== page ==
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Bullying in Today’s Society

NEW YORK May 18, 2012 The Bully Society: School Shootings and the Crisis of Bullying in America’s Schools

Bullying is a major cause of stress and can leave anyone feeling hurt, angry, frightened, and even depressed. By learning about why some people bully and why others are bullied, you can help yourself or a loved one cope with bullying, and develop the resilience and self-confidence to overcome such trauma and have high esteem and channel your life to be in a harmonious place.

What drives a person to torment someone else? To make another’s life intolerable, until the bullied, dreading the thought of one more vicious attack can only wonder: When will it end?  Will it ever end?  And how will I survive?

Bullying and stress in the workplace

Chances are if you work with others, you’ll be bullied at some point in your career.

In the U.S., where the practice is being studied, an estimated 37% of workers, or about 54 million people, have been bullied at the office, or repeatedly mistreated in a health-harming way, according to a 2007 Zogby International survey. The percentage balloons to 49% of workers, 71.5 million people, when witnesses are included.

While hard to quantify, workplace bullying is clearly costly for employees as well as employers.

Gary Namie

Most of our stress doesn’t come from the work itself, but instead the people with whom we are involved. Create an awareness of how other people are making you feel, and if they aren’t treating you right then stand up for yourself or seek help.

Bullying and cyber-bullying in schools

the United States

Bullying is repeated aggressive behavior that can be physical, verbal, or relational. Boys frequently bully using physical threats and actions, while girls are more likely to engage in verbal or relationship bullying. The results are similar in that victims of bullying are made to feel hurt, angry, afraid, helpless, hopeless, isolated, ashamed, and even guilty that the bullying is somehow their fault. Victims’ physical health is likely to suffer, and they are at a greater risk of developing mental health problems such as depression, anxiety, low self-esteem, adult onset PTSD (post-traumatic stress disorder) and even death.  A recent study suggests found that up to 44% of suicides among 10- to 14-year-olds may be bullying-related. [2]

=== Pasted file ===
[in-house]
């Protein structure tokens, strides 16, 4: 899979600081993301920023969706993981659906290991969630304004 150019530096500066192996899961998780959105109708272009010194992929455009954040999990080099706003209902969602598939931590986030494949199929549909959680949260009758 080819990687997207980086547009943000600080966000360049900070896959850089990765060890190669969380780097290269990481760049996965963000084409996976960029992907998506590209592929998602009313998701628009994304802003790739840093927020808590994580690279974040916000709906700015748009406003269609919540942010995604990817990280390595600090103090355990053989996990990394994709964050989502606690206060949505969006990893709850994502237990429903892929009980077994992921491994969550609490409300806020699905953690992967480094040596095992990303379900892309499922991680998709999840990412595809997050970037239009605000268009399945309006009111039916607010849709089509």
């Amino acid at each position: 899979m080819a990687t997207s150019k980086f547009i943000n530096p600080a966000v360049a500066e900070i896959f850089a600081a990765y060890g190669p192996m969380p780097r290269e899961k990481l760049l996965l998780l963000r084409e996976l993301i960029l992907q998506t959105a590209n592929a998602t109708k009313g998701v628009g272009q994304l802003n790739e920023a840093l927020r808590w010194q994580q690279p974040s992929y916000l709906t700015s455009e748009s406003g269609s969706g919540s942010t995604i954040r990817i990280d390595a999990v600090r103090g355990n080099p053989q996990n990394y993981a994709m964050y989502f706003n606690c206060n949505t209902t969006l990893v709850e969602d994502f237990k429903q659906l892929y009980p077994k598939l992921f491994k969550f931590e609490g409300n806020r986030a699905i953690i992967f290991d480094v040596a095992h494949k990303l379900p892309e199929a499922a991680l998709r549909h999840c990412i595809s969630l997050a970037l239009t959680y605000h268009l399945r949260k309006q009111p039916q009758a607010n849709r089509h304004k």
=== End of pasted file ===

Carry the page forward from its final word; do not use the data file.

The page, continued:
Bullying is often a learned behavior and many bullies can learn aggressive behavior at home. Research suggests that some kids and teens may become more aggressive by the amount of violent content the children are exposed to via TV, movies, or video games.  Also, parents often can set a bad example for their kids through their own bullying behavior toward one another, their own children are even complete strangers.


Paul Huljich, author of the forthcoming publication "Stress Pandemic" feels that stress plays a key factor in what can cause bullying.  "By managing stress, we can begin to tackle the heart of what often can lead to children bullying each other."  Huljich states, "Teach your child positive ways to manage stress. Your child’s bullying may be an attempt at relieving stress, or your own stress, anxiety, or worry may be creating an unstable home environment. Exercise, Diet and Stress Reduction techniques are just a few of the ways for both kids and adults alike to let off steam and relieve stress."

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